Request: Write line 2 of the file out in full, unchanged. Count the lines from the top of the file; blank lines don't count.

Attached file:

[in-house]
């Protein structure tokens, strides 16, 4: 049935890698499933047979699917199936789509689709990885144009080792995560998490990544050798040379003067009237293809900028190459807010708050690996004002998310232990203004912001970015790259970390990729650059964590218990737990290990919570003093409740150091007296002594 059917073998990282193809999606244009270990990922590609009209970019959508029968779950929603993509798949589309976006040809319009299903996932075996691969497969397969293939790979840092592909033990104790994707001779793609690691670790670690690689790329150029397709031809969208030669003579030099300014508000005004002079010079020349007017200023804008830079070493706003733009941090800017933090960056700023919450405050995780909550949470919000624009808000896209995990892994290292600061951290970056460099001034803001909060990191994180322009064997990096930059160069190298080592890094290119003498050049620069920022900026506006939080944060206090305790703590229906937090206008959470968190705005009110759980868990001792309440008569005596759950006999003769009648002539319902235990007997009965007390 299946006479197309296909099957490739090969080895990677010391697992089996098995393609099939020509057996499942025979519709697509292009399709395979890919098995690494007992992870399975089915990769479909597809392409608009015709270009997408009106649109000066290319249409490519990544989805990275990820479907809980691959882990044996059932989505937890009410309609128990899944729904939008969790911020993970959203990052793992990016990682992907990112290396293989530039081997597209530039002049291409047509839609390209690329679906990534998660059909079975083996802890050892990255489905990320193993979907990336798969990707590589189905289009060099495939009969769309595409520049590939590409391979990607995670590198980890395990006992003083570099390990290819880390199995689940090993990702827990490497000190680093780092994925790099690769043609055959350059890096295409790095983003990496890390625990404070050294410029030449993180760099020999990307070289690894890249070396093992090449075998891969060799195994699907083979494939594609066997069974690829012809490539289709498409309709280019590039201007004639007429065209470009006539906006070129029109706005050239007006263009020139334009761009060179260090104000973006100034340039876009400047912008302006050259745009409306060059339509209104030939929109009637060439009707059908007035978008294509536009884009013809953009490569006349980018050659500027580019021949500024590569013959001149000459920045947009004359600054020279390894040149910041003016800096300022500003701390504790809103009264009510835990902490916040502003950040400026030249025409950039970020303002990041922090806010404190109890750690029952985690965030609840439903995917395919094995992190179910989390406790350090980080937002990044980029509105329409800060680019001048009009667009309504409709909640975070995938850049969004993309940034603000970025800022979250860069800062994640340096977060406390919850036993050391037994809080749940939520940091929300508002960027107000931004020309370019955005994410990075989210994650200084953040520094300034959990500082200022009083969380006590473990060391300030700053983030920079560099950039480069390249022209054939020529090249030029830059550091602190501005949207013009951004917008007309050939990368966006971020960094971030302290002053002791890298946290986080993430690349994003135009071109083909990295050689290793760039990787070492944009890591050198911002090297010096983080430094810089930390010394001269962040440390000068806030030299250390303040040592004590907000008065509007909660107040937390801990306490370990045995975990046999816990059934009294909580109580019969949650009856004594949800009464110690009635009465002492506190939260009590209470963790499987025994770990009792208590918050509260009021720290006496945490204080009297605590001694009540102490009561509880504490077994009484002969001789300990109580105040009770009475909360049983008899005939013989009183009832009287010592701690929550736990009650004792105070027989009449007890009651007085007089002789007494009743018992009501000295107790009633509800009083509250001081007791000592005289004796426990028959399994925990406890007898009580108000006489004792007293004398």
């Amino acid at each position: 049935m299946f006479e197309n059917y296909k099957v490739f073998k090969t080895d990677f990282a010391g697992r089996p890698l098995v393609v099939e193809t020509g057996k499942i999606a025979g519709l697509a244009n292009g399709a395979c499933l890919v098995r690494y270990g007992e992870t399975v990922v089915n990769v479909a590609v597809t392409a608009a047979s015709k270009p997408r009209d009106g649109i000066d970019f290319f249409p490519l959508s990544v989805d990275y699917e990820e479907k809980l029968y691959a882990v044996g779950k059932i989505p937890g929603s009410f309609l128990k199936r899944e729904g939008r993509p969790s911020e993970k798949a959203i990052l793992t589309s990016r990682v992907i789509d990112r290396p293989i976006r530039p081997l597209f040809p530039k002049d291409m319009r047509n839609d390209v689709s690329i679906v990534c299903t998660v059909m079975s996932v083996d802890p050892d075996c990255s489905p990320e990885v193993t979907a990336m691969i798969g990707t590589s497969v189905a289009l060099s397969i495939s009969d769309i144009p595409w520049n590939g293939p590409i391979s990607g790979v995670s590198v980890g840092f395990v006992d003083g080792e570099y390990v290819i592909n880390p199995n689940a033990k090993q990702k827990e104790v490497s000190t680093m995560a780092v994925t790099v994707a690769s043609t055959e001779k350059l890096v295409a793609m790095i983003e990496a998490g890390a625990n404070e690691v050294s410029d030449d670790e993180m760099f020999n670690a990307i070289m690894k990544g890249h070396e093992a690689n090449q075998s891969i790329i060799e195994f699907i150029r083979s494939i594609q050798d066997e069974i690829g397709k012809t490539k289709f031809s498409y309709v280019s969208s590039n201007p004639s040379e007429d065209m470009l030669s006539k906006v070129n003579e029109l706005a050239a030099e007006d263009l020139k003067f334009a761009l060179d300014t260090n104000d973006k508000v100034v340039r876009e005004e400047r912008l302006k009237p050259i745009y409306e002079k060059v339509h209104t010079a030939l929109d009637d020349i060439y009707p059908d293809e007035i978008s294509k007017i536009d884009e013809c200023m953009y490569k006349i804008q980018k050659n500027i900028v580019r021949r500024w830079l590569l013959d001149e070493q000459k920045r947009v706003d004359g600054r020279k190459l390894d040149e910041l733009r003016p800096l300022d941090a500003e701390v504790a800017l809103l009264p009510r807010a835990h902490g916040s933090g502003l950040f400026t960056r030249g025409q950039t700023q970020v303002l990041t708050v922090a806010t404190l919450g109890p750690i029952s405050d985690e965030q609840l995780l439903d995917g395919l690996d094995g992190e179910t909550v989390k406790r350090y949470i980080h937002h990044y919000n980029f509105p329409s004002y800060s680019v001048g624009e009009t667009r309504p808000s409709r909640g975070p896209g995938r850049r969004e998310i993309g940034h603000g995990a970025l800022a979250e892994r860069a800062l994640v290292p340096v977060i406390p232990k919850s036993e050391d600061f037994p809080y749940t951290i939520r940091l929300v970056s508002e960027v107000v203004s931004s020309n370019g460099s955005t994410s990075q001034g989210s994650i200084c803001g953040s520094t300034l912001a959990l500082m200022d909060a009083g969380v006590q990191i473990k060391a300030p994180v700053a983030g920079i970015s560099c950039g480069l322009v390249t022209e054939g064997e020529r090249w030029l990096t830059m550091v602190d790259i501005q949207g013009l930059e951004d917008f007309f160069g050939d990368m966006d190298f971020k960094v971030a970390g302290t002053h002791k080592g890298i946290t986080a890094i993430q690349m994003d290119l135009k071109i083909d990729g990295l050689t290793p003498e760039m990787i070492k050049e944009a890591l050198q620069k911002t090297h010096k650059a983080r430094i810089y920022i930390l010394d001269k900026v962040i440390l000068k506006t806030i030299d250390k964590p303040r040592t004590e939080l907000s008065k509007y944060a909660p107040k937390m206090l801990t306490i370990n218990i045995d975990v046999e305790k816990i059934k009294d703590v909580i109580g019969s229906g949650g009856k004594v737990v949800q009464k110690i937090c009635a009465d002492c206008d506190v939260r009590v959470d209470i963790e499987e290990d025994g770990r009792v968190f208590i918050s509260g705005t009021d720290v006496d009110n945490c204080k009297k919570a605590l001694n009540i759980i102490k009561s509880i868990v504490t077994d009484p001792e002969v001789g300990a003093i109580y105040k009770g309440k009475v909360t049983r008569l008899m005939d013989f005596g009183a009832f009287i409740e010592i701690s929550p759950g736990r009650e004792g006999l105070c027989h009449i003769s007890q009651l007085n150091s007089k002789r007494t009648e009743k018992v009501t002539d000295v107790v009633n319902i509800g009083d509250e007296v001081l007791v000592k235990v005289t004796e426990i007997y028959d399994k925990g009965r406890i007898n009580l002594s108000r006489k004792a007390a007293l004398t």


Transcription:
């Protein structure tokens, strides 16, 4: 049935890698499933047979699917199936789509689709990885144009080792995560998490990544050798040379003067009237293809900028190459807010708050690996004002998310232990203004912001970015790259970390990729650059964590218990737990290990919570003093409740150091007296002594 059917073998990282193809999606244009270990990922590609009209970019959508029968779950929603993509798949589309976006040809319009299903996932075996691969497969397969293939790979840092592909033990104790994707001779793609690691670790670690690689790329150029397709031809969208030669003579030099300014508000005004002079010079020349007017200023804008830079070493706003733009941090800017933090960056700023919450405050995780909550949470919000624009808000896209995990892994290292600061951290970056460099001034803001909060990191994180322009064997990096930059160069190298080592890094290119003498050049620069920022900026506006939080944060206090305790703590229906937090206008959470968190705005009110759980868990001792309440008569005596759950006999003769009648002539319902235990007997009965007390 299946006479197309296909099957490739090969080895990677010391697992089996098995393609099939020509057996499942025979519709697509292009399709395979890919098995690494007992992870399975089915990769479909597809392409608009015709270009997408009106649109000066290319249409490519990544989805990275990820479907809980691959882990044996059932989505937890009410309609128990899944729904939008969790911020993970959203990052793992990016990682992907990112290396293989530039081997597209530039002049291409047509839609390209690329679906990534998660059909079975083996802890050892990255489905990320193993979907990336798969990707590589189905289009060099495939009969769309595409520049590939590409391979990607995670590198980890395990006992003083570099390990290819880390199995689940090993990702827990490497000190680093780092994925790099690769043609055959350059890096295409790095983003990496890390625990404070050294410029030449993180760099020999990307070289690894890249070396093992090449075998891969060799195994699907083979494939594609066997069974690829012809490539289709498409309709280019590039201007004639007429065209470009006539906006070129029109706005050239007006263009020139334009761009060179260090104000973006100034340039876009400047912008302006050259745009409306060059339509209104030939929109009637060439009707059908007035978008294509536009884009013809953009490569006349980018050659500027580019021949500024590569013959001149000459920045947009004359600054020279390894040149910041003016800096300022500003701390504790809103009264009510835990902490916040502003950040400026030249025409950039970020303002990041922090806010404190109890750690029952985690965030609840439903995917395919094995992190179910989390406790350090980080937002990044980029509105329409800060680019001048009009667009309504409709909640975070995938850049969004993309940034603000970025800022979250860069800062994640340096977060406390919850036993050391037994809080749940939520940091929300508002960027107000931004020309370019955005994410990075989210994650200084953040520094300034959990500082200022009083969380006590473990060391300030700053983030920079560099950039480069390249022209054939020529090249030029830059550091602190501005949207013009951004917008007309050939990368966006971020960094971030302290002053002791890298946290986080993430690349994003135009071109083909990295050689290793760039990787070492944009890591050198911002090297010096983080430094810089930390010394001269962040440390000068806030030299250390303040040592004590907000008065509007909660107040937390801990306490370990045995975990046999816990059934009294909580109580019969949650009856004594949800009464110690009635009465002492506190939260009590209470963790499987025994770990009792208590918050509260009021720290006496945490204080009297605590001694009540102490009561509880504490077994009484002969001789300990109580105040009770009475909360049983008899005939013989009183009832009287010592701690929550736990009650004792105070027989009449007890009651007085007089002789007494009743018992009501000295107790009633509800009083509250001081007791000592005289004796426990028959399994925990406890007898009580108000006489004792007293004398």